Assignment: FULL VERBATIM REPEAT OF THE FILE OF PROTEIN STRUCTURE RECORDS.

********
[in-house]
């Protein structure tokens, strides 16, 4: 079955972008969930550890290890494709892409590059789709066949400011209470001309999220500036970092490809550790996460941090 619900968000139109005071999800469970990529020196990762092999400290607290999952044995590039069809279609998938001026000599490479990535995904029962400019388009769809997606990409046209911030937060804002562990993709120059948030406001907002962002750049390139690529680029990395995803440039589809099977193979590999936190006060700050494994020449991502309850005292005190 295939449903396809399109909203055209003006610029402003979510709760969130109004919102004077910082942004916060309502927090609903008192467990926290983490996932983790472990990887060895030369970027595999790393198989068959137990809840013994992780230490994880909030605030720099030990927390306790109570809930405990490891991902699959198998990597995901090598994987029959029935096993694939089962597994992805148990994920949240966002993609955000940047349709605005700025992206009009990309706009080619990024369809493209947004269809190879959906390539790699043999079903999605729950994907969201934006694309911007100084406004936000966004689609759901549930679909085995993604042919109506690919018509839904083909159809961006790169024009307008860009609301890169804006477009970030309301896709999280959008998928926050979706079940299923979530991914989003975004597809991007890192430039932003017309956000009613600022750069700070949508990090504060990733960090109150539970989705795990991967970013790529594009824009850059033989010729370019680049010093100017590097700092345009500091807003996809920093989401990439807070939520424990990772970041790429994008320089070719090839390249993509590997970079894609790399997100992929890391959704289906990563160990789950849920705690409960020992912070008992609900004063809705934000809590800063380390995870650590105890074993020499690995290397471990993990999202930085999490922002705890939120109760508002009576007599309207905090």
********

[in-house]
């Protein structure tokens, strides 16, 4: 079955972008969930550890290890494709892409590059789709066949400011209470001309999220500036970092490809550790996460941090 619900968000139109005071999800469970990529020196990762092999400290607290999952044995590039069809279609998938001026000599490479990535995904029962400019388009769809997606990409046209911030937060804002562990993709120059948030406001907002962002750049390139690529680029990395995803440039589809099977193979590999936190006060700050494994020449991502309850005292005190 295939449903396809399109909203055209003006610029402003979510709760969130109004919102004077910082942004916060309502927090609903008192467990926290983490996932983790472990990887060895030369970027595999790393198989068959137990809840013994992780230490994880909030605030720099030990927390306790109570809930405990490891991902699959198998990597995901090598994987029959029935096993694939089962597994992805148990994920949240966002993609955000940047349709605005700025992206009009990309706009080619990024369809493209947004269809190879959906390539790699043999079903999605729950994907969201934006694309911007100084406004936000966004689609759901549930679909085995993604042919109506690919018509839904083909159809961006790169024009307008860009609301890169804006477009970030309301896709999280959008998928926050979706079940299923979530991914989003975004597809991007890192430039932003017309956000009613600022750069700070949508990090504060990733960090109150539970989705795990991967970013790529594009824009850059033989010729370019680049010093100017590097700092345009500091807003996809920093989401990439807070939520424990990772970041790429994008320089070719090839390249993509590997970079894609790399997100992929890391959704289906990563160990789950849920705690409960020992912070008992609900004063809705934000809590800063380390995870650590105890074993020499690995290397471990993990999202930085999490922002705890939120109760508002009576007599309207905090």